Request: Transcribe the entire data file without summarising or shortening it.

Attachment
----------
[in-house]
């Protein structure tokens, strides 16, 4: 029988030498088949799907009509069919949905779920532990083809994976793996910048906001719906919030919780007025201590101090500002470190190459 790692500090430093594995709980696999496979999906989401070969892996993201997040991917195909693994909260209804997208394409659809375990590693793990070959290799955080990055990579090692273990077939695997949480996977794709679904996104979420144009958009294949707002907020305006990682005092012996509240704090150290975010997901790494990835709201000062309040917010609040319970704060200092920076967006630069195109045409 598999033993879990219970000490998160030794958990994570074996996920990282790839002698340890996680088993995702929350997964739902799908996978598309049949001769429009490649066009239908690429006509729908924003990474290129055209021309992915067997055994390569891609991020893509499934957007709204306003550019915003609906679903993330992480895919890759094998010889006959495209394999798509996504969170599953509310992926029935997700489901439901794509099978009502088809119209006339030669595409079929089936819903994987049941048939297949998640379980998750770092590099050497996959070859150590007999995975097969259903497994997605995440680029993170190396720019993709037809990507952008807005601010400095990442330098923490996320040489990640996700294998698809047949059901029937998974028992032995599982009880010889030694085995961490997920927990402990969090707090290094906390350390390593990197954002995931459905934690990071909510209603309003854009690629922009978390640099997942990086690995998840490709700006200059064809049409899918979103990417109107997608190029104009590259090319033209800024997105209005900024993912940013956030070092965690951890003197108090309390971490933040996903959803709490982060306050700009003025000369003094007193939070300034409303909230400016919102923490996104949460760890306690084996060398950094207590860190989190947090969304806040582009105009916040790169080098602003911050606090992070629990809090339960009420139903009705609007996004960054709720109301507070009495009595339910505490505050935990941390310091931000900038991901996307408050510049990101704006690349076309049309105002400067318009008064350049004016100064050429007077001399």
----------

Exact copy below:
[in-house]
């Protein structure tokens, strides 16, 4: 029988030498088949799907009509069919949905779920532990083809994976793996910048906001719906919030919780007025201590101090500002470190190459 790692500090430093594995709980696999496979999906989401070969892996993201997040991917195909693994909260209804997208394409659809375990590693793990070959290799955080990055990579090692273990077939695997949480996977794709679904996104979420144009958009294949707002907020305006990682005092012996509240704090150290975010997901790494990835709201000062309040917010609040319970704060200092920076967006630069195109045409 598999033993879990219970000490998160030794958990994570074996996920990282790839002698340890996680088993995702929350997964739902799908996978598309049949001769429009490649066009239908690429006509729908924003990474290129055209021309992915067997055994390569891609991020893509499934957007709204306003550019915003609906679903993330992480895919890759094998010889006959495209394999798509996504969170599953509310992926029935997700489901439901794509099978009502088809119209006339030669595409079929089936819903994987049941048939297949998640379980998750770092590099050497996959070859150590007999995975097969259903497994997605995440680029993170190396720019993709037809990507952008807005601010400095990442330098923490996320040489990640996700294998698809047949059901029937998974028992032995599982009880010889030694085995961490997920927990402990969090707090290094906390350390390593990197954002995931459905934690990071909510209603309003854009690629922009978390640099997942990086690995998840490709700006200059064809049409899918979103990417109107997608190029104009590259090319033209800024997105209005900024993912940013956030070092965690951890003197108090309390971490933040996903959803709490982060306050700009003025000369003094007193939070300034409303909230400016919102923490996104949460760890306690084996060398950094207590860190989190947090969304806040582009105009916040790169080098602003911050606090992070629990809090339960009420139903009705609007996004960054709720109301507070009495009595339910505490505050935990941390310091931000900038991901996307408050510049990101704006690349076309049309105002400067318009008064350049004016100064050429007077001399």